and cultural factors, such as how much iron in consumed. Variation in the
mutation itself may also impact the expression of the disease.

People who believe they are at an increased risk because members of their
family have been affected or because they know they have the double gene
mutation, can begin early monitoring of {*filter*} iron levels. They may want to
lower their dietary intake of iron. They may want to start donating {*filter*}
regularly to help prevent or retard the onset of the disease. Donating {*filter*}
helps remove excess iron for people with elevated iron levels. For those people
who have hemochromatosis, removing {*filter*} regularly is the only known treatment
for the disease (see: Is There a Treatment? ).

Hereditary hemochromatosis is now thought to be "the most common inherited
disease that is known" ( Science News , Jan. 18, 1997). More people are
affected by hemochromatosis than some other, and better known, genetic
conditions, such as cystic fibrosis and sickle cell anemia . The disease can be
fatal if not properly treated.

In the US, an estimated 10% of the population, or about 27 million people,
carry one copy of the mutated gene (Bulaj et al., 1996). Carriers of just the
one mutation rarely have symptoms of hemochromatosis, but often have elevated
{*filter*} iron levels. An estimated 1.5 million people have two copies of the
mutated gene and thus are at a greater risk for getting hereditary
hemochromatosis (Sanderson and Schmidt, 1996; Science News , Jan. 18, 1997).

As many as 90% of hemochromatosis sufferers do not even know they have the
disease. Because hemochromatosis was once believed to be rare, and because its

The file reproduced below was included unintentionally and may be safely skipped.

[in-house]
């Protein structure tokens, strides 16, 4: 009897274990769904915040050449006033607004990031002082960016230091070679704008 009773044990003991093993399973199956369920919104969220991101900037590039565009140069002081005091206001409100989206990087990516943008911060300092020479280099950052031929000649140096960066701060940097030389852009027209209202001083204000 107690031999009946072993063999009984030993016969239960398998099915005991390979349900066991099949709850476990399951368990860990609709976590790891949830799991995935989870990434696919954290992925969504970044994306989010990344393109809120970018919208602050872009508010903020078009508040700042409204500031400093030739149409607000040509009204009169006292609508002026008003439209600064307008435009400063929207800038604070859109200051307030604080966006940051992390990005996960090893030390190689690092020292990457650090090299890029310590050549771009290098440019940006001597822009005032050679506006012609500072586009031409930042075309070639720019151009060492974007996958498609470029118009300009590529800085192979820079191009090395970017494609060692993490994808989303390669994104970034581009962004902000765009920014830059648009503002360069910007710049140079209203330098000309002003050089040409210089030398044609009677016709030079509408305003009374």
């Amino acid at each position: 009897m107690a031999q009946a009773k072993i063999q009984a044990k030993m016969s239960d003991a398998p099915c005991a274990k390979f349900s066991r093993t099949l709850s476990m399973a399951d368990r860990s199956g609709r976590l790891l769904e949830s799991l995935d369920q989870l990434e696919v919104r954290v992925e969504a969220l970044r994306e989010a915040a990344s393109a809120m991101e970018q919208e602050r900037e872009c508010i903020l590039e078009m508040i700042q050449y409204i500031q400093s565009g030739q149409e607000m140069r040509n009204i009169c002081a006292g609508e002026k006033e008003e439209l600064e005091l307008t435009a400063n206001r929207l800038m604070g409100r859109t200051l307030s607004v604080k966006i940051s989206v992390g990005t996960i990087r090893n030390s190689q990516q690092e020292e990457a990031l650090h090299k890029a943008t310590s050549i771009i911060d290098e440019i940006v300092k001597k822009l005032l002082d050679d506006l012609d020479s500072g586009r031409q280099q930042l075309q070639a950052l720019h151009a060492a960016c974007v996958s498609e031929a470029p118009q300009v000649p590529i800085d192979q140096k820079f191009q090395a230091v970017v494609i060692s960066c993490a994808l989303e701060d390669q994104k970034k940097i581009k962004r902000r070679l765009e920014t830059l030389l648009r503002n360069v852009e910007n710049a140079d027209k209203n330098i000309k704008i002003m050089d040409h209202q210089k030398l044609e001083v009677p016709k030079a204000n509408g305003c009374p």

symptoms are subtle and not easily distinguished from symptoms of other disease
conditions, making a correct diagnosis of hemochromatosis has been difficult in
the past. Doctors are just beginning to understand hemochromatosis and how to
correctly diagnosis it in their patients.

Hemochromatosis was once thought to affect primarily men of northern European
decent. Medical research in the last few years is debunking that belief.
Hemochromatosis is now thought to affect people in other populations, for
example, persons of Hispanic decent are equally at risk (Centers for Disease
Control; Rouault, 1993; Edwards and Kushner, 1993). African Americans are not
immune either (Barton et al., 1995). The genetic transmission of the disease
predicts that hemochromatosis should effect equal numbers of men and women.
However, males are 8 times more likely to show symptoms of the disease. It is
thought that since women lose {*filter*} regularly during their menstrual cycles
("periods") that women reduce the symptoms of the disease's expression, since
iron in the {*filter*} is removed along with the loss of {*filter*}. Women may also tend
to have diets lower in iron, thus also reducing the effects of expressing the
hemochromatosis mutation. However, a recent study ("Clinical Features of
Genetic Hemochromatosis in Women Compared with Men," R. Moirand, et al, in
Annuals of Internal Medicine , July 15, 1997;127:105-110.) casts doubt on the
notion that women suffer less severe symptoms of hemochromatosis than do men.

Thu, 14 Aug 2003 00:44:02 GMT
 [ 1 post ]